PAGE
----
Written by A Guest Author

Rock the Mic: Giving a Poetry Reading They Will Remember

By Allison Whittenberg

Readings are everywhere: in coffee houses and cafes. Bookstores and libraries. Museums and art galleries. Colleges and universities. Chances are  wherever you live, you are within a stones throw or at the very most, driving distance from a reading. Perhaps the spotlight is on you this  time around. Here are some tips to make your event exciting and memorable.

Content
Though it’s not necessary to read from published work, it is crucial that you read from polished work. Don’t rely on what you’ve made  up on the fly. Respect your audience; don’t play them as guinea pigs.

Hook
Don’t think tricks or gimmicks, it’s not shtick. Open  with a  work that gives your audience a sense of what to expect. If your work  is generally funny, start with a humorous piece so the audience will  know that’s your thing and it’s all right to laugh. The same goes for more somber pieces. However, it never hurts to have a surprise or  two in your line up, just to keep your audience on their toes.

Space 
What’s the mood of your audience? Edgy? Stately?  Emotional?  Sentimental? Of course, no audience has a totally united personality, but you should be able to get a read on what will work and what won’t with an audience. This doesn’t mean coming out of yourself; most people can  detect a phony.

Flow
After you have selected some strong pieces to read, practice. Read in front of a mirror or better yet into a recording device. Make  sure that you look and sound comfortable. Make sure you know your work  fluently.

Time
As a solo reader, you might need to plan for forty-five to sixty  minutes of performance. If that sounds like a lot, you are right. It is. Also, always be careful to stay within the time limits that the event organizers request.  Feel free to go under that length by a few minutes and keep in mind this does not mean the entire time will be eaten up with pure text. Hopefully, you will let your audience into your creative process or the story behind lines. I love when an artist goes off script and shares something really personal about his or her life  or work.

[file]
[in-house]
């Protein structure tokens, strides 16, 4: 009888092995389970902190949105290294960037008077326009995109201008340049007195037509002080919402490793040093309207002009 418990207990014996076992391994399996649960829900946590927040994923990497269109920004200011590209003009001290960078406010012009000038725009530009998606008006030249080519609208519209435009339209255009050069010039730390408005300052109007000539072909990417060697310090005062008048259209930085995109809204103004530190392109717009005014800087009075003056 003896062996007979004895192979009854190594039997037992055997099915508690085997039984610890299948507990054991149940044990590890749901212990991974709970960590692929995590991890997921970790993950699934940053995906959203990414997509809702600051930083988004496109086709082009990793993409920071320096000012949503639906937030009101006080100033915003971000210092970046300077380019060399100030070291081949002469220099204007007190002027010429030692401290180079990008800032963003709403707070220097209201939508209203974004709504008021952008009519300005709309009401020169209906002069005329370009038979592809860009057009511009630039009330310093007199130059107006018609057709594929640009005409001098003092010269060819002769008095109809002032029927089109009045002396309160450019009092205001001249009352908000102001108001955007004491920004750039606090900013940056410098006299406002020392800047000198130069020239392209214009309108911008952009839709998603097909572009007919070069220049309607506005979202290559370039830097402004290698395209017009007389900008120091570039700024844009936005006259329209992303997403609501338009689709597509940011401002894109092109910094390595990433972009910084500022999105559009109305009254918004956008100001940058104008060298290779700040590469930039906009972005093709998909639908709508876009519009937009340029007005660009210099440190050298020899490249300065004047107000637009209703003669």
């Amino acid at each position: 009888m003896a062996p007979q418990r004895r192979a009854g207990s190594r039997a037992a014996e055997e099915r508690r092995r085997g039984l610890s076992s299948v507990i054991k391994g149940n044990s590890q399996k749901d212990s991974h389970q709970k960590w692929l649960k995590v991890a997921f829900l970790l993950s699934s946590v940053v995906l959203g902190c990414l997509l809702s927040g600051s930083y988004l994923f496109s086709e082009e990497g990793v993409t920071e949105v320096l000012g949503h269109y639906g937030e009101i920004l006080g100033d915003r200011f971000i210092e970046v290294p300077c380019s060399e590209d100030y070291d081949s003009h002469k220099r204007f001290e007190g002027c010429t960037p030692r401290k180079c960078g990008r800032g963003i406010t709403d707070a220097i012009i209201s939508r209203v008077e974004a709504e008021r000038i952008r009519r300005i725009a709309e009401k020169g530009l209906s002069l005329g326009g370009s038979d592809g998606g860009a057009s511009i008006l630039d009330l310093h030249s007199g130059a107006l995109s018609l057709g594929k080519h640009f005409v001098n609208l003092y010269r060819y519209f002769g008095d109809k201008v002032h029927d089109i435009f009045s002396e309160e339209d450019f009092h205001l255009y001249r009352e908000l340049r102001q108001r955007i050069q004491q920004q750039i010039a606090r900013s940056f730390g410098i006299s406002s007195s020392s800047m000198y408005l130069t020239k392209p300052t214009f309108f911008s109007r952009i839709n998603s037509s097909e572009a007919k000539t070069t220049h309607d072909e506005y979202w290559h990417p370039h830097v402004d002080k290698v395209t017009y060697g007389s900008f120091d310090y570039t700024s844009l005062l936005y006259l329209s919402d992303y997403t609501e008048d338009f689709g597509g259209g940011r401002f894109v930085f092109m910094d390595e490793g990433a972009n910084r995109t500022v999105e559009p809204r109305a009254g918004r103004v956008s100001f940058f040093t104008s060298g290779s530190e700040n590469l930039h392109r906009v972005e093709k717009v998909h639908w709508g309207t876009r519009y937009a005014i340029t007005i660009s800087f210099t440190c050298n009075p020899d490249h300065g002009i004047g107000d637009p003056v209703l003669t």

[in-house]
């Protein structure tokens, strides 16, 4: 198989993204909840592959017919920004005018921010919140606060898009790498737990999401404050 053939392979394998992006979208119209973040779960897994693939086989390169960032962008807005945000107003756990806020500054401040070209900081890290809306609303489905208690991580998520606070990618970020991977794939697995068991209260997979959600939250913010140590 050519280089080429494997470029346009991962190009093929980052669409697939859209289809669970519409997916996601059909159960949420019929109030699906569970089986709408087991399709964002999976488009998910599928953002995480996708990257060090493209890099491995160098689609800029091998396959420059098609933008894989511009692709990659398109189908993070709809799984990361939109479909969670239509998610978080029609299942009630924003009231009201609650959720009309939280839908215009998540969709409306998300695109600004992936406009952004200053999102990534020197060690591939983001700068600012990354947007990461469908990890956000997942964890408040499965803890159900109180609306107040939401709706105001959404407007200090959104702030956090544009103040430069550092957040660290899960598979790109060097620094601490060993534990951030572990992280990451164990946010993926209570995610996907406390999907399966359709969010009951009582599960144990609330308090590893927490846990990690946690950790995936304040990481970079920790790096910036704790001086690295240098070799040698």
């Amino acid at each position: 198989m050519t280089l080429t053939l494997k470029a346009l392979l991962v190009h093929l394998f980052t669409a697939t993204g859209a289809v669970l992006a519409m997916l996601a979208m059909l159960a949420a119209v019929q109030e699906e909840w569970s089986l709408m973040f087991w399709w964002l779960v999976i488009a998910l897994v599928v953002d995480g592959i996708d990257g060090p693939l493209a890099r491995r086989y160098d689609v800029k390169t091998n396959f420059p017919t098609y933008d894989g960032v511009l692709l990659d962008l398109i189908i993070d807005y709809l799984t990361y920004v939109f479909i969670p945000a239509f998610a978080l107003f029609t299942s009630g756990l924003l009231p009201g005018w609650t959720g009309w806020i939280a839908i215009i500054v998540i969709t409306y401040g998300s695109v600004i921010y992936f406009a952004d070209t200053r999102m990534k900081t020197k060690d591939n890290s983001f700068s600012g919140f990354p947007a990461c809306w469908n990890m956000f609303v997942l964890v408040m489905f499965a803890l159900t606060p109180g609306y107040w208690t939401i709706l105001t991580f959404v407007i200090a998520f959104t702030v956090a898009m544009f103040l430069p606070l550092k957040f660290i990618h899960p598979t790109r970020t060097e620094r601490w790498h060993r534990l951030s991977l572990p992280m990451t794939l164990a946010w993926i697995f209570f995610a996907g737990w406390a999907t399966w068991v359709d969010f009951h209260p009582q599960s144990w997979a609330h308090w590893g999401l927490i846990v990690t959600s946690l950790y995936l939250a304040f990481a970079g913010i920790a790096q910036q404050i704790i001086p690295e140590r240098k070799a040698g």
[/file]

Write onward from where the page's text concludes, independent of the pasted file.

Closure
Make sure you have one. Don’t just run out or let the  organizer of the reading give you the hook. Pay attention to your final  line or image. End with a bang (or, if you choose, a whimper). This is  your last chance to solidify your impression on the audience. Make sure  you linger in their minds.


Bio: Allison Whittenberg’s novels are Sweet Thang, Hollywood and Maine, Life is Fine, Tutored (Random House 2006, 2008, 2009, and 2010). Her work has appeared in Flying Island, Feminist Studies, and The Ekphrastic Review. She is author of the short story collection, Carnival of Reality (Loyola University Press, 2022). Whittenberg is a three-time Pushcart Prize nominee.  

 

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